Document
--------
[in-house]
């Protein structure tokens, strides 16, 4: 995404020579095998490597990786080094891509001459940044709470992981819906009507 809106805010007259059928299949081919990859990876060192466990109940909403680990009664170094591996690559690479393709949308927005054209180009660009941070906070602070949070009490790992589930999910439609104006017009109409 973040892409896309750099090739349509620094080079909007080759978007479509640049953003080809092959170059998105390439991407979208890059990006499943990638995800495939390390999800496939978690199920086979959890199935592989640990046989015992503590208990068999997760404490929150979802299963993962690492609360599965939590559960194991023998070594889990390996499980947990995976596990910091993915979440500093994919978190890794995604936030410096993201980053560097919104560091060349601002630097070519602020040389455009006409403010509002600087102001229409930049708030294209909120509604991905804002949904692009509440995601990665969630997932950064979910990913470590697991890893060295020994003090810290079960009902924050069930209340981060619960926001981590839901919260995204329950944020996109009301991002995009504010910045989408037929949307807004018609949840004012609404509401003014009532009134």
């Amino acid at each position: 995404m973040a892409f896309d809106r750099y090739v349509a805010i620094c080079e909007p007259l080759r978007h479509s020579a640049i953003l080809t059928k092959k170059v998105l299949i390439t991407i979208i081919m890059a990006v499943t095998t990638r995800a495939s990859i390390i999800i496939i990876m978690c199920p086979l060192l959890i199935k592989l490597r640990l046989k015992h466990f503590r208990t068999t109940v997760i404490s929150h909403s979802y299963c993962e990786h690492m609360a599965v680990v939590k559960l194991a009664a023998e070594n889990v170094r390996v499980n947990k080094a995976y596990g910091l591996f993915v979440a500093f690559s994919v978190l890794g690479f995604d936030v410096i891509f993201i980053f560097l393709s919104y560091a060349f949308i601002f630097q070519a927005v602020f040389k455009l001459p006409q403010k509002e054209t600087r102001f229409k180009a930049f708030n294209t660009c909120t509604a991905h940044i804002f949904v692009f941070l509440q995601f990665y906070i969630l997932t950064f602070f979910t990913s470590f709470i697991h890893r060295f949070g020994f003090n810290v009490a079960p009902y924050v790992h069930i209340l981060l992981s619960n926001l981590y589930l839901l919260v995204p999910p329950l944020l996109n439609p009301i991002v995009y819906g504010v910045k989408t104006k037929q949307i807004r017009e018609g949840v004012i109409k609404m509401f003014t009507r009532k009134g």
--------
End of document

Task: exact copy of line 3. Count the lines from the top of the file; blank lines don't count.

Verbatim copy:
């Amino acid at each position: 995404m973040a892409f896309d809106r750099y090739v349509a805010i620094c080079e909007p007259l080759r978007h479509s020579a640049i953003l080809t059928k092959k170059v998105l299949i390439t991407i979208i081919m890059a990006v499943t095998t990638r995800a495939s990859i390390i999800i496939i990876m978690c199920p086979l060192l959890i199935k592989l490597r640990l046989k015992h466990f503590r208990t068999t109940v997760i404490s929150h909403s979802y299963c993962e990786h690492m609360a599965v680990v939590k559960l194991a009664a023998e070594n889990v170094r390996v499980n947990k080094a995976y596990g910091l591996f993915v979440a500093f690559s994919v978190l890794g690479f995604d936030v410096i891509f993201i980053f560097l393709s919104y560091a060349f949308i601002f630097q070519a927005v602020f040389k455009l001459p006409q403010k509002e054209t600087r102001f229409k180009a930049f708030n294209t660009c909120t509604a991905h940044i804002f949904v692009f941070l509440q995601f990665y906070i969630l997932t950064f602070f979910t990913s470590f709470i697991h890893r060295f949070g020994f003090n810290v009490a079960p009902y924050v790992h069930i209340l981060l992981s619960n926001l981590y589930l839901l919260v995204p999910p329950l944020l996109n439609p009301i991002v995009y819906g504010v910045k989408t104006k037929q949307i807004r017009e018609g949840v004012i109409k609404m509401f003014t009507r009532k009134g």